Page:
Information Commissions grapple with vacancies, 2.55 lakh case backlog

They will take at least a year to dispose of appeals, says study

Updated - October 12, 2021 11:03 am IST

Published - October 12, 2021 04:34 am IST - NEw Delhi

A complaint filed under the Right to Information Act (RTI) in Odisha this summer would not be disposed of by the State’s Information Commission until 2028 at the current rate of operations. Twelve State Information Commissions plus the Central Information Commission would need at least a year to dispose of their appeals, and the nationwide backlog has crossed 2.55 lakh cases, according to an analysis by the Satark Nagrik Sangathan (SNS).

Sixteen years after the RTI Act came into force on October 12, 2005, it is a tool for citizens to demand accountability in governance, with an estimated 40 lakh to 60 lakh RTI requests being filed every year. When a request for information is denied by a government body, however, appeals are filed in the Central and State Information Commissions which act as transparency watchdogs under the law.

The SNS report documented the performance of these commissions, highlighting the delays in disposing of cases due to both shortage of personnel and inefficient operations. A complaint filed in Odisha on July 1, 2021 would take six years and eight months to be disposed of, the longest among States. The Central Information Commission itself would take a year and 11 months to dispose an appeal, although it has reduced its backlog to 33,742 since filling four of its vacancies almost a year ago. However, the CIC still has three vacancies left and has not functioned at its full strength of 10 Commissioners and one chief for almost five years.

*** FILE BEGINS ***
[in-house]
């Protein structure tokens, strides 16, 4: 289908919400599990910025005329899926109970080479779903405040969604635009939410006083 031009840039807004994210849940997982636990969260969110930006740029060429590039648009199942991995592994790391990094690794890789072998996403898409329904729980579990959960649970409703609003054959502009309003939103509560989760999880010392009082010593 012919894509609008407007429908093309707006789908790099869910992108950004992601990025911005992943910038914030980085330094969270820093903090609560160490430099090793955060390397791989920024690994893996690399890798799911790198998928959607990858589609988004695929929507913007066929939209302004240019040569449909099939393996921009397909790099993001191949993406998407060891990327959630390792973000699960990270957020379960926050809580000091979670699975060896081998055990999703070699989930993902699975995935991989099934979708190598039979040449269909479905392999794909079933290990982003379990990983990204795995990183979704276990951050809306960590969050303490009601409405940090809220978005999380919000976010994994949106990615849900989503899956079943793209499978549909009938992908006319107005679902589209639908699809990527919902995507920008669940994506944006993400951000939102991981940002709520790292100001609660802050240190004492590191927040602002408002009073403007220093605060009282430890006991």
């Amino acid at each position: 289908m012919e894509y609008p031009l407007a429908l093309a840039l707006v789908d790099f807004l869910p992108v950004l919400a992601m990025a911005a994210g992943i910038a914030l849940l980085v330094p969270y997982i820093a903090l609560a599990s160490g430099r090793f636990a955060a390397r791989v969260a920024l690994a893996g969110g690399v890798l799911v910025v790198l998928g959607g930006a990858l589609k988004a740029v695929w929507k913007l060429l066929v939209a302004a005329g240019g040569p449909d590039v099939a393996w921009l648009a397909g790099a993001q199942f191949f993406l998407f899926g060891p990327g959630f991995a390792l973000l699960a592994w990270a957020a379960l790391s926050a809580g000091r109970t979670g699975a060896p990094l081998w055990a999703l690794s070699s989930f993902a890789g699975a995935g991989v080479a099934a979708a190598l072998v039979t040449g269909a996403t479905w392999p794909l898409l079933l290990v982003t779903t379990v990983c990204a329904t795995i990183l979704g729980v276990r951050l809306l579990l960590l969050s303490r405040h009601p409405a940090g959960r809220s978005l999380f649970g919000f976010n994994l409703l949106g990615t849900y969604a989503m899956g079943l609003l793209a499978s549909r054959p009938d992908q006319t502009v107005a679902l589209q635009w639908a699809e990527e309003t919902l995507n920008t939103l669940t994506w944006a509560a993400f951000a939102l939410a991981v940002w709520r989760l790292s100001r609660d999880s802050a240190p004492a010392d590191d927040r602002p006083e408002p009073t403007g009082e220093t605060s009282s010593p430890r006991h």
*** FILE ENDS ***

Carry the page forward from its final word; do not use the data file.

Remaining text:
Defunct in some States

The situation is worse in States such as Jharkhand, where the commission has been completely defunct for 18 months when the last Commissioner completed his tenure. The commissions of Meghalaya and Tripura have also been defunct for seven and three months respectively and at least three more commissions are headless.

“The need to scrutinise the functioning of Information Commissions now is perhaps greater than ever before, given the unprecedented crisis gripping the nation due to the COVID-19 pandemic. An assessment of the functioning of the transparency watchdogs revealed that 21 out of 29 commissions in the country did not hold a single hearing during the first three stages of the national lockdown imposed in 2020,” said the SNS report.

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